Government mulls one stop shop for tourism tax issues

The minister for Natural Resources and Tourism, Dr Pindi Chana speaking in past event. PHOTO | COURTESY

What you need to know:

  • While some tourism service operators consider the charges (taxes, fees and levies) to be “too high” others are bothered by the payment procedures

Arusha. A one stop shop for tax clearance in tourism and tourism-related services has been mulled.

This will, among others, ensure the visitors to the national parks and other sites are served promptly with minimum red tape.

“To address the anomaly, there will be a one stop shop for payment of all levies,” said the minister for Natural Resources and Tourism Pindi Chana.

She told the heads of departments and agencies under the ministry that she was aware of complaints over the settlement for such charges. While some tourism service operators consider the charges (taxes, fees and levies) to be “too high” others are bothered by the payment procedures.

Dr Chana, who was speaking here this week, could not elaborate more on the proposed system but hinted it would be rolled out soon.

“The ministry has started to work on this. We will put in place a system where all categories of payments will be settled at one centre”, she said.

She said this was among the key decisions made at the 13th meeting of the Tanzania National Business Council (TNBC) in Dodoma.

The ministry was also going through laws and regulations with the aim to improve the Tourism Development Levy (TDL) payment system. The minister said the realignment of taxation in the hospitality sector will also involve the local government authorities.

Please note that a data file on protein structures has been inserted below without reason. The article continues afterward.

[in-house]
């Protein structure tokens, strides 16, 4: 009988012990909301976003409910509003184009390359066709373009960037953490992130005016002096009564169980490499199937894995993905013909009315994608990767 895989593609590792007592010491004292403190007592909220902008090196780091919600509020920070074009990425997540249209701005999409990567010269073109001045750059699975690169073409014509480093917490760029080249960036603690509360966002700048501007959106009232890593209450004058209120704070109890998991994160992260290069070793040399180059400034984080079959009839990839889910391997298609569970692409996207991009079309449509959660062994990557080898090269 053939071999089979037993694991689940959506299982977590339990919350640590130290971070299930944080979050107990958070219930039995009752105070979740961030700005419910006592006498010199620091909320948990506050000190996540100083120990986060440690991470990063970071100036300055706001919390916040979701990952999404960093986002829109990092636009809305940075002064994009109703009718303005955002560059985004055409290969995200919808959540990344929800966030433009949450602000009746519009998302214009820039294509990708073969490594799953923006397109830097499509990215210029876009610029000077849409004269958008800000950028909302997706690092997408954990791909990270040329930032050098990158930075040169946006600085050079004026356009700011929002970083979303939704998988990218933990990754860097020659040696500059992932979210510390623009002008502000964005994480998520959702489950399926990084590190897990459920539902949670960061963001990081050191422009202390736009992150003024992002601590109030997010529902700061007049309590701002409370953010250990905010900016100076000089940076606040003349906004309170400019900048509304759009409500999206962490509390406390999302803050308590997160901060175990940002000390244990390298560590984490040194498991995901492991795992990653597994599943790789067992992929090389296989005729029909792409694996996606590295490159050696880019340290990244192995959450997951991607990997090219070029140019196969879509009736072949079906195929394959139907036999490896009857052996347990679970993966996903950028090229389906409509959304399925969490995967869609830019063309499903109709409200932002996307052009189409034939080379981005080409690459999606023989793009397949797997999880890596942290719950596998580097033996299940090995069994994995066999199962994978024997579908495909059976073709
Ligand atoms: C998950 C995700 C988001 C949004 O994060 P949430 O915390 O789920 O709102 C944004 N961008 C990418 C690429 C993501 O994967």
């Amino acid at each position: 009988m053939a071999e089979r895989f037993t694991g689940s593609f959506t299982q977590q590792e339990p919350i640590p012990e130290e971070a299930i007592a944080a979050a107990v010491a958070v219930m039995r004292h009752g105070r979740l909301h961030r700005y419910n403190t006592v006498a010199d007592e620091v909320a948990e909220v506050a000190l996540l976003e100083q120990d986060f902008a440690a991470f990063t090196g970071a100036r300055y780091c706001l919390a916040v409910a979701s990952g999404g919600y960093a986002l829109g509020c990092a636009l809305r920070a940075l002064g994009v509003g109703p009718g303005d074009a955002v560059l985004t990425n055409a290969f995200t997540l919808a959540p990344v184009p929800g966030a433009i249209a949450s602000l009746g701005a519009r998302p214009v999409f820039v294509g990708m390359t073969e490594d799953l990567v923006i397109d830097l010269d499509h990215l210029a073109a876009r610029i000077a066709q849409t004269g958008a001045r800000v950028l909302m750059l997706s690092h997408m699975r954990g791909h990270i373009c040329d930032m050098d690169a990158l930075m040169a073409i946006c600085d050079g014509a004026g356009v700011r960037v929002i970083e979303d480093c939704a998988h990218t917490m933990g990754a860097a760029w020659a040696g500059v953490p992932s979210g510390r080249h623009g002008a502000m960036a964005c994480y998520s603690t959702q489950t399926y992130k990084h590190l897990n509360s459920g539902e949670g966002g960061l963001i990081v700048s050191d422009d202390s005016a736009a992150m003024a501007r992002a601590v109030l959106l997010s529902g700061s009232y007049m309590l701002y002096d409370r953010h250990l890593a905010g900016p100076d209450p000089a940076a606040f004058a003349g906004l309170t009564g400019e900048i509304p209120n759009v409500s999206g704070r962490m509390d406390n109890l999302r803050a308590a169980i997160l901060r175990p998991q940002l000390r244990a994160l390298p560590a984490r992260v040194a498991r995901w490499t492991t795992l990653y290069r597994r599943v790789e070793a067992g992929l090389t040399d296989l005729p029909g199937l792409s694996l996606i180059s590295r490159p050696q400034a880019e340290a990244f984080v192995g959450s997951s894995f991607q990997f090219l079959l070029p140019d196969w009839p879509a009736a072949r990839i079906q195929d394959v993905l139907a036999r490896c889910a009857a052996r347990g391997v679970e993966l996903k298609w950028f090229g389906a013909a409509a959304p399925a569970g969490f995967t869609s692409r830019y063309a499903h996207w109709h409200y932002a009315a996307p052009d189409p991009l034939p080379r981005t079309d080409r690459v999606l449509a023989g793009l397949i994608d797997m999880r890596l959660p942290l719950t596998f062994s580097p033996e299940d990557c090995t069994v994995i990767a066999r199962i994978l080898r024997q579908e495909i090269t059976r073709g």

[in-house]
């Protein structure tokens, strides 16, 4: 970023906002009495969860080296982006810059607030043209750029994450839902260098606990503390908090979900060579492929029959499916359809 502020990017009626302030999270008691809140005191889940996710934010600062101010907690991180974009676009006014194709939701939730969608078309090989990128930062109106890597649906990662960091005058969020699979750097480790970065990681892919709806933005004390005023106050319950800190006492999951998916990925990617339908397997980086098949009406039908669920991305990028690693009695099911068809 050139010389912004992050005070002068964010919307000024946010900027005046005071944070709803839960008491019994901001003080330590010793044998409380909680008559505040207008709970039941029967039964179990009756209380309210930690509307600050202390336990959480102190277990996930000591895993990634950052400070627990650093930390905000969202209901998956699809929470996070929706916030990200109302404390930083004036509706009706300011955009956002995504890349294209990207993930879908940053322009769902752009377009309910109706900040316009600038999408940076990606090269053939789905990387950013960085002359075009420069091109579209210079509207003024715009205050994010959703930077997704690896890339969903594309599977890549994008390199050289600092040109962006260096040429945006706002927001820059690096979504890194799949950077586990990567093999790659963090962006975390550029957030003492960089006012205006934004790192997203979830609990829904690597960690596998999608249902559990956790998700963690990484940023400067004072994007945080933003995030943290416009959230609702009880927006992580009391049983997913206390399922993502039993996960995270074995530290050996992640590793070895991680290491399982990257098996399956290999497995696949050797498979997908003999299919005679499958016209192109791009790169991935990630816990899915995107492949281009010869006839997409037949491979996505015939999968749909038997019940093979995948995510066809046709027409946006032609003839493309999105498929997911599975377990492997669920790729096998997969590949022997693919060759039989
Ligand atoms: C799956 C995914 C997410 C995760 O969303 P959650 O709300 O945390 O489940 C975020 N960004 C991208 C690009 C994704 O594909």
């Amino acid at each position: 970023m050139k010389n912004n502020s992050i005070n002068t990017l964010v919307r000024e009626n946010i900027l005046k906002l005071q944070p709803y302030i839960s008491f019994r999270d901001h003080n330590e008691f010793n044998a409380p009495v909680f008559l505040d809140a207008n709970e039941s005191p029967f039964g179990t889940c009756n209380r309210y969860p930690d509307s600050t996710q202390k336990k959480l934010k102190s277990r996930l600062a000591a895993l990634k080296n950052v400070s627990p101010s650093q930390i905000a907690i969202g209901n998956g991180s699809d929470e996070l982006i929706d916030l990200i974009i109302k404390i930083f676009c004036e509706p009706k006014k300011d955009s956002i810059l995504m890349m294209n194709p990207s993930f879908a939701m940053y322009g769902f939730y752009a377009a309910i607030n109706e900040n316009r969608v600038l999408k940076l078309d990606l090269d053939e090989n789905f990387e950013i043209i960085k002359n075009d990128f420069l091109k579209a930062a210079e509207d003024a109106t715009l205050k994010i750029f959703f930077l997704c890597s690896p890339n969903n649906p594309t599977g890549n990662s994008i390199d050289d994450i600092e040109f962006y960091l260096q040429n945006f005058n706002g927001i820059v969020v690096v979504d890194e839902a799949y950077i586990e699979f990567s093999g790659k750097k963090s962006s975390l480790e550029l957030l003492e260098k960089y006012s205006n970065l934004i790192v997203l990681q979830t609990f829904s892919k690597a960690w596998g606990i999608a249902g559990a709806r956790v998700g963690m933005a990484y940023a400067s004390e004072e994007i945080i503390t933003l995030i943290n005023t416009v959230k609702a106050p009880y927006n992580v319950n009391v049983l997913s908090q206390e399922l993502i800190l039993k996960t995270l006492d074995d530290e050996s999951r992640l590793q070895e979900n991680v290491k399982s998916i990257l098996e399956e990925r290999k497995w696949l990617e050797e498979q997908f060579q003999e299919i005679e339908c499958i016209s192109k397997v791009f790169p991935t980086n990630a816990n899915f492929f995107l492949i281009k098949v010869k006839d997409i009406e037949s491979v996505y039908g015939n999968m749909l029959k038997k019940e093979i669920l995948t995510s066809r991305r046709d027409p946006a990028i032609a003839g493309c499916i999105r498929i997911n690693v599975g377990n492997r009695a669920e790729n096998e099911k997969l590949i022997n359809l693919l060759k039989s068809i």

The latter have often been blamed for imposing levies on the tourists traversing through their districts to the sites. Years’ long efforts to remove levies charged on the transiting tourists have been futile because the local councils could not act.

Dr Chana, however,said discussions were underway between her ministry and the Local Government and Regional Administration (Tamisemi) ministry over the issue.

The meeting, held under the framework of ‘the Ministerial Public Private Dialogue on Policy Reforms’, was aimed to improve business and investments in the sector.

By virtue of her position, she is the chairperson of the ministerial task force on the public private dialogue and policy reforms in the Tourism sector. Dr Chana challenged the senior officials in the ministry to come out with “strategic recommendations” which can take Tanzania’s tourism to another level.

During the day-long dialogue, the Tanzania Association of Tour Operators (Tato) reiterated their concerns on the multiple taxes.

The association’s chairman Wilbroad Chamburo said taxation in Tanzania’s tourism industry has remained high compared to her competitors in the region.

He cited the Tourist Agency Licensing Authority (Tala) licence pegged at $2,000 which, he said, was prohibitive to local tour operators.

“Tala tax is a burden to us” echoed Samuel Diah, the chairman of Tanzania Local Tour Operators (TLTO), a lobby for small scale operators.

He said taxes have pushed the local tour operators in a tighter corner compared to large companies with roots outside the country.

“We have to pay back loans yet their businesses were heavily impacted by Covid-19”, he explained.

Tato vice chairman Henry Kimambo attributed multiple taxation in the hospitality industry to a host of regulatory agencies.

Other speakers said high taxation has made Tanzania an expensive destination for tourists compared to the country’s close competitors.

These are largely manifested in the often disputed value added tax (VAT) and the concession fees.